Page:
Brasilia notes

Could this be the strangest city I have visited?  And yet the people, the mood, the food, and the culture all seem quite normal, whatever that means.

I had not realized how much the city center was patterned after the Washington Mall, yet with modernist rather than classical buildings for the government, and with a modernist layout.  On each side of the major highway is “Crystal City on steroids,” with five-lane highways, boxy skyscrapers, and a huge bus station straddling the main road.  It resembles an old science fiction movie and yes I like old science fiction movies.  View here, and it really looks like this!  It is no wonder that the aliens chose Brazil to visit.

There is also a private sector presence here.  Don’t forget the neat bridge.  Here is my favorite church in town, Dom Bosco.  Here is the fine Palacio Itamarati.

The Memorial JK is an egotistical political monument.  It was built by Niemeyer in 1980 to honor the founder of Brasilia, Juscelino Kubitschek, former President  of Brazil, which is in turn a way to honor Niemayer.  Kubitschek’s remains lie beneath a skylight in a granite tomb, and the coffin reads O FUNDADOR.  The surrounding rooms are full of insufferable photos, suits, medals, and tie clips.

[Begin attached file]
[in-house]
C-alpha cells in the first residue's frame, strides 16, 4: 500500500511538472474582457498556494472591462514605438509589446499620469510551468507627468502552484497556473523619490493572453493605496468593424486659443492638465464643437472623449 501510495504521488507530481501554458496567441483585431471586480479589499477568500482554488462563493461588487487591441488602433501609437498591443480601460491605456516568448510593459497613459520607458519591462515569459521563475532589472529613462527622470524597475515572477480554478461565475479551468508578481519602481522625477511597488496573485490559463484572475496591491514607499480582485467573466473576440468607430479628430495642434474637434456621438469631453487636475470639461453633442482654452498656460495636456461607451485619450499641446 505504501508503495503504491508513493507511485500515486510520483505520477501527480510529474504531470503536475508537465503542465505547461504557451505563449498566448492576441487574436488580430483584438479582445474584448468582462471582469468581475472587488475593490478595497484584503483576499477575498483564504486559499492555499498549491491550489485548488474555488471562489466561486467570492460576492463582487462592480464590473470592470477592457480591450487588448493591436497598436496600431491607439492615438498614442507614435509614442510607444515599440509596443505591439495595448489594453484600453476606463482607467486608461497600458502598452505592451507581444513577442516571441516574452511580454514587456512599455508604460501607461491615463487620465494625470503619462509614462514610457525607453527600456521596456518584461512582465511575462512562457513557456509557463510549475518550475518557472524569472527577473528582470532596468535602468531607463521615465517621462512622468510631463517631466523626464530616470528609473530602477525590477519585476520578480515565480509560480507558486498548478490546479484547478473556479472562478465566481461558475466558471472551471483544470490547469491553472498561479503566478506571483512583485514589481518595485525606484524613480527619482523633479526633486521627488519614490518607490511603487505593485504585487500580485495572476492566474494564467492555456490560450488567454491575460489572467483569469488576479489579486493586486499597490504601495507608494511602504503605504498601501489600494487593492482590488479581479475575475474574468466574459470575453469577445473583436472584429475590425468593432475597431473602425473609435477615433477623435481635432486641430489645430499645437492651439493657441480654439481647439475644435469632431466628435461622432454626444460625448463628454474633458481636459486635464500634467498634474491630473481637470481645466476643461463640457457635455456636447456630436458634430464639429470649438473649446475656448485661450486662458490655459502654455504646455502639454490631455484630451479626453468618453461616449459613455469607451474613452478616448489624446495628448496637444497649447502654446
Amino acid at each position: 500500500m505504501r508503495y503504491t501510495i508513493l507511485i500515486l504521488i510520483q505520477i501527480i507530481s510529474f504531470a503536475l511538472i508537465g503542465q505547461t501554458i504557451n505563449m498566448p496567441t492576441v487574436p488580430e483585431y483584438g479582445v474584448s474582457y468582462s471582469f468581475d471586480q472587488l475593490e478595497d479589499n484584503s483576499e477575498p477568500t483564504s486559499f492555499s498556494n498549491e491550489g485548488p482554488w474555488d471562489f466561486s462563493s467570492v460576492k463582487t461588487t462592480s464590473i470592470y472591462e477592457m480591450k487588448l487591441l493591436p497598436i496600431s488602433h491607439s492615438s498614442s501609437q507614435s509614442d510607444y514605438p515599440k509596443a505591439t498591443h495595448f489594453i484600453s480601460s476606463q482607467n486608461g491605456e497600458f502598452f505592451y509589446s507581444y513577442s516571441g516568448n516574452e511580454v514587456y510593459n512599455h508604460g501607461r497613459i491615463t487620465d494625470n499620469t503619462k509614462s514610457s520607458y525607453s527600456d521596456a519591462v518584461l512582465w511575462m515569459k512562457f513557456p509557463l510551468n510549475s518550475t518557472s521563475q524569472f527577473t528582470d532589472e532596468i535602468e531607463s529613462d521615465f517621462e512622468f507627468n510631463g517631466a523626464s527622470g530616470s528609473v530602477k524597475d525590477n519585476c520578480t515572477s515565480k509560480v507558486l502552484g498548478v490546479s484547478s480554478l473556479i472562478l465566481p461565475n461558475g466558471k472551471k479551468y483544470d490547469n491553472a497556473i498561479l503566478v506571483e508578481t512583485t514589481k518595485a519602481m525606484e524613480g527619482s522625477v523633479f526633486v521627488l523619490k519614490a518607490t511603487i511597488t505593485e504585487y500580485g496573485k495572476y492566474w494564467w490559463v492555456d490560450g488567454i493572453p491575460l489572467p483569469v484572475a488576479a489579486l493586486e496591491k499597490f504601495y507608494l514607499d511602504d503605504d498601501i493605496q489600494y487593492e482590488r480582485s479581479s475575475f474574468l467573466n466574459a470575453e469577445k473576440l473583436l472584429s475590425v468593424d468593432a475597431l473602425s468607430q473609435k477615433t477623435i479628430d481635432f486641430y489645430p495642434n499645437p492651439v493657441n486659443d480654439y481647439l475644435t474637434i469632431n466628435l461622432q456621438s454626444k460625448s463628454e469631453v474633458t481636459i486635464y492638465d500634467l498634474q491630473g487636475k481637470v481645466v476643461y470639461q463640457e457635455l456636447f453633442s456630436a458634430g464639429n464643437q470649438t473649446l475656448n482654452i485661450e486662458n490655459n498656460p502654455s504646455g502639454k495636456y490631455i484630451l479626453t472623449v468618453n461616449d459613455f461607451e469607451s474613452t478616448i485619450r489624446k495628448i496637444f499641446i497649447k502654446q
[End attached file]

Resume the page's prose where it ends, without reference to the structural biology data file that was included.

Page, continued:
The clouds and skies are first-rate.

The home of the vice President is surrounded by ostriches.

Porto Alegre notes

Dinner with ravioli, ice water, and a small coke cost $40.  It was very good, but no better than in the days of hyperinflation.  The real has risen more than forty percent against the U.S. dollar since 2008.

There is much here to study if you favor a greater density of high-rise buildings in cities.  The population tends to grow beyond the limits of the infrastructure, but arguably that would happen with sprawling suburbs too.

You can taste the future (and past) of bananas, once current U.S. brands are devastated by rot.  It is a bright future, though with lower quantity and probably higher price.

People keep on asking me if I know what acai is, and how Americans consume it.

“Cheeseburger” is spelled “Xis,” because that sound is how some Brazilians mispronounce the opening sound of”cheeseburger.”  Xis is now as much of a platform for culinary innovation as it is a specific meal.  It needn’t have meat or cheese at all, and it might be based on chicken hearts.  “Sweet pizza” is another creative culinary platform here.  Churrascarias are the static part of the food sector.

Pastels (a bit like empanadas) are very good and the expected rate of return from sampling random chocolate desserts is high.

If you imagine the Jardin section of Sao Paulo, and make it quieter and safer and greener, with an influence from B.A.’s Palermo district, you have the nice part of Porto Alegre, Moinhos.

The English-language expat sections of foreign bookstores are interesting; you get to see what people wish to read, not which books they wish to buy.